She's No Princess
A royal pain...
The illegitimate daughter of a prince and a notorious courtesan, Lucia has been confined to schools and convents for most of her life, but that hasn't stopped her from causing one scandal after another. Exasperated, her royal father decides his hellion of a daughter must be married immediately. And Sir Ian Moore, Britain's most proper diplomat, is the perfect man to choose her a groom.
Diplomacy, not matchmaking, is Ian's forte, and he vows to find a husband for Lucia as soon as possible so that he may return to important duties. Yet despite an abundance of eager, worthwhile candidates, none is a match for Lucia's spirit and fire. The more time Ian spends with the Italian beauty, the more reluctant he becomes to find her a groom. Could it be that Lucia's perfect husband is the man assigned to find her one?
Lucia and Grace had barely sat down to their coffee in the drawing room when an interruption occurred. Isabel's nanny came in and informed Grace that the child was refusing to go to sleep.
"She wants the next chapter of her story, ma'am," Miss Knight said. "She's not closing her eyes without it, she says."
"Heavens, with Miss Valenti's arrival, I forgot." Grace set down her cup and saucer, giving Lucia an apologetic look. "Dylan and I always tuck Isabel into bed at night and read with her before she goes to sleep. We are in the midst of Victor Hugo's Hunchback of Notre Dame . Do you mind if I leave you for a short while?"
"Of course not."
Grace departed with the nanny, and Lucia was alone in the drawing room. She sat back in her chair with her tea, thinking over her new situation.
Despite the fact that Sir Ian had maneuvered her into this house, she did have to admit she liked his family. Dylan Moore was as wickedly charming as his reputation would suggest, his wife was as nice as she was beautiful, and Isabel's impatience with proprieties rather reminded her of herself, especially at that age. Isabel was a fortunate girl, she reflected, to have two parents there to tuck her in and read with her every night.
Suddenly restless, Lucia set her cup aside, rose from her chair, and took a turn about the drawing room, shoving aside any feelings of self-pity about her own upbringing before they could surface. Instead, she turned her mind to a much more intriguing occupation: how to get around Ian Moore.
All her efforts yesterday had been wasted. She might have a permissive chaperone, but she was also stuck with him, and she had the feeling he would be anything but permissive. He'd be worse than Cesare, given half a chance.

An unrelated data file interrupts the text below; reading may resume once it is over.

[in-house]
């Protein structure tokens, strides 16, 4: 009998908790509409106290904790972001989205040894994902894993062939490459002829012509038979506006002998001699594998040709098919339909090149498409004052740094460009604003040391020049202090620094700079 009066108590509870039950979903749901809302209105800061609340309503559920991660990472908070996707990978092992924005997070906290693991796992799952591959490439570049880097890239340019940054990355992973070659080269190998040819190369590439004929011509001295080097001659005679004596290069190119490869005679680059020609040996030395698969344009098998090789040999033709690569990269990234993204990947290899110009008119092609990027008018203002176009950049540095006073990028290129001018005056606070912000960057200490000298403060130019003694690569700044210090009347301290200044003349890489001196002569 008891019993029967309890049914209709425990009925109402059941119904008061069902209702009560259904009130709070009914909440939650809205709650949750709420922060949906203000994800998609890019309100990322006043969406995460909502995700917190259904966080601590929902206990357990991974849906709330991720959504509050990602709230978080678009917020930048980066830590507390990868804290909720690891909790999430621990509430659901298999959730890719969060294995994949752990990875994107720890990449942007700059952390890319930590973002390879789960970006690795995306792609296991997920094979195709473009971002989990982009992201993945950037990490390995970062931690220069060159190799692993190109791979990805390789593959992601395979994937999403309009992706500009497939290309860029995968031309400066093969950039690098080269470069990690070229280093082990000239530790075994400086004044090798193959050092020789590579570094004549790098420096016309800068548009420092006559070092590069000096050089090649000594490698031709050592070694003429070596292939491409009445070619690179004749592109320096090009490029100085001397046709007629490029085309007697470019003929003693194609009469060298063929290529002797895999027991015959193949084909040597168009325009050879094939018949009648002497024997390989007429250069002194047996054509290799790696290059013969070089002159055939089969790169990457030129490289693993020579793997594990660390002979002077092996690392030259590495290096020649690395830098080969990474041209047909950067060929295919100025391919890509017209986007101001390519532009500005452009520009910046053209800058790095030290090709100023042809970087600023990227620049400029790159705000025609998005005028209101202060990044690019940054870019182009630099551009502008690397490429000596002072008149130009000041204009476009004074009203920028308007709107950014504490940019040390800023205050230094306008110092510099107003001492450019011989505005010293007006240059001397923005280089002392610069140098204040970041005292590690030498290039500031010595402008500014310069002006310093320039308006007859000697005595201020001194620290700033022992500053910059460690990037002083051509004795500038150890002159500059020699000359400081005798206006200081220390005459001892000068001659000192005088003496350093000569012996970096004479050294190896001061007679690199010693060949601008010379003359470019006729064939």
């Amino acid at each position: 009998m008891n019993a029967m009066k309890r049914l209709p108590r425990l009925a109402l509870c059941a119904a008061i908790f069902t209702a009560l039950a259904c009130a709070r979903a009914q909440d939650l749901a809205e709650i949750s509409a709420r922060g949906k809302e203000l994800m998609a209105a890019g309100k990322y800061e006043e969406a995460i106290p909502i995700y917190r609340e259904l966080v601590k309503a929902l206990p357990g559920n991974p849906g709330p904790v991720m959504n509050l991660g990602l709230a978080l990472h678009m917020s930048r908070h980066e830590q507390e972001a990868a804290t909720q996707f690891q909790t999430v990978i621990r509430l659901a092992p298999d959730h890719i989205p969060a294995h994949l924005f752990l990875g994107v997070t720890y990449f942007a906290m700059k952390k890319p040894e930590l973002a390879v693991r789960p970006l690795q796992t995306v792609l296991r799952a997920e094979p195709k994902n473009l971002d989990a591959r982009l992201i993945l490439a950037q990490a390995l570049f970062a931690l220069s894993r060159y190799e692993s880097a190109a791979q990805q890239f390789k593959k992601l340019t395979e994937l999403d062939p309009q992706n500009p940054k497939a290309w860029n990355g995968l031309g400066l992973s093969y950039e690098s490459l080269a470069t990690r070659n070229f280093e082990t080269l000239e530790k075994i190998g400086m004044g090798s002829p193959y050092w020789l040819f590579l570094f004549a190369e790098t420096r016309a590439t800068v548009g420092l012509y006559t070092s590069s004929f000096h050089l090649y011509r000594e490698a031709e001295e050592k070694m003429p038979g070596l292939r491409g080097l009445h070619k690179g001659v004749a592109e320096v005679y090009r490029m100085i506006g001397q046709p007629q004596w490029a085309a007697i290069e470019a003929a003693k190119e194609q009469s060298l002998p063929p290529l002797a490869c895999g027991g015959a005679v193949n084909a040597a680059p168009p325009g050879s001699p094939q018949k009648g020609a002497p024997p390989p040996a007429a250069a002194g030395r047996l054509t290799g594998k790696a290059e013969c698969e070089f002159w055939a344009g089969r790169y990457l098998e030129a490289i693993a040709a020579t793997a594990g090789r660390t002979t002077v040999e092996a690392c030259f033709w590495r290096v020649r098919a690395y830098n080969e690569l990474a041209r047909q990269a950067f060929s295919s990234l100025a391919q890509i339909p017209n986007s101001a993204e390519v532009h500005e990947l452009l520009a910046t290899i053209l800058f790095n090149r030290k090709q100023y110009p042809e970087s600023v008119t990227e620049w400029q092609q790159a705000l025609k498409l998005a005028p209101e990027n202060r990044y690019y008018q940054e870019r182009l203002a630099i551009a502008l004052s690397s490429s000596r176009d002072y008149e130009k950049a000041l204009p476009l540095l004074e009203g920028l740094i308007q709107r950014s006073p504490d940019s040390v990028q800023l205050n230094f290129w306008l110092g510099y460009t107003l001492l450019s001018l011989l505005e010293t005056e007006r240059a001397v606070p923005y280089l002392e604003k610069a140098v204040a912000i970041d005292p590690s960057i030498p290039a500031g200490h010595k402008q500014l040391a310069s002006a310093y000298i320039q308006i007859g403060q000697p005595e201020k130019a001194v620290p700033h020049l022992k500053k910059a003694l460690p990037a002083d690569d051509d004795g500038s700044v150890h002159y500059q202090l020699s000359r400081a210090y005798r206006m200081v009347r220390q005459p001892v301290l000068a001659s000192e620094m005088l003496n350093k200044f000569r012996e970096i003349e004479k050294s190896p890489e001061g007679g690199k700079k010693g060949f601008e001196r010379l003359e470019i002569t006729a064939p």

Lucia came to a halt beside a chess table, staring down at the black-and-white marble game pieces, thinking of their conversation the day before. He had been devilishly ingenious, maneuvering her around like a chess piece, all the while letting her think she was in control of the situation. She could not afford to underestimate him again.
She was determined to have control over her own destiny, and Sir Ian was the key to achieving that goal. Cesare respected him and trusted him enough to put him in charge of her future. Lucia knew her mother was right. She had to get Sir Ian on her side, persuade him to let her choose her own mate. But how?
Idly, she picked up a knight from the table and ran her thumb along the intricate carving of the piece, thinking out her own next move. Use your charm and your magnetism , Francesca had said. That was all very well, she thought with a hint of exasperation, but Ian Moore was proving rather impervious to both, a most frustrating circumstance and one she'd not often encountered in her life. Without being unduly conceited, Lucia had known from the time she was sixteen that she had a potent effect on the opposite sex, but her feminine appeal had been useless with Sir Ian so far. On the other hand, it was early days yet and she refused to be discouraged. Ian Moore might be haughty and proper and terribly stuffy, but he was still just a man, with all a man's vulnerabilities.
"Do you play chess?"
Lucia turned her head to find the subject of her thoughts beside her. She gave him her prettiest smile. Smiling at a man went a long way and cost a woman nothing. "I do. I like the game."
His eyes narrowed a bit in assessment as he studied her. "I daresay, but-to quote my niece-are you any good?"
"I am very good," she answered at once. "I am a chess player most excellent."
One corner of his mouth curved upward in what might have been a hint of a smile. "You certainly don't hide any of your lights under a bushel, do you?"
"A bushel?" she repeated in bewilderment. "What a strange question! I do not understand this hiding of lights."
"It's an idiom, an expression," he explained. "I was really commenting that you make no effort to downplay your talents and abilities."
"Of course not." She was astonished. "Why should I?"
"Some would consider modesty about one's accomplishments a virtue."
"The English are extraordinary." She shook her head, confounded by these Anglo-Saxon notions of modesty. "It is no virtue to hide one's abilities. If one has been blessed by God with a certain talent and can do a thing well, why not be proud of it? Besides, a woman has little enough power in the world." With deliberate intent, she ran her fingertips along her bare collarbone. Her move succeeded in drawing his attention downward, and any hint of a smile on his face vanished.
"Whatever appealing qualities she has," Lucia went on, "she should make certain men are aware of them and appreciate them. That way, your sex never takes mine for granted."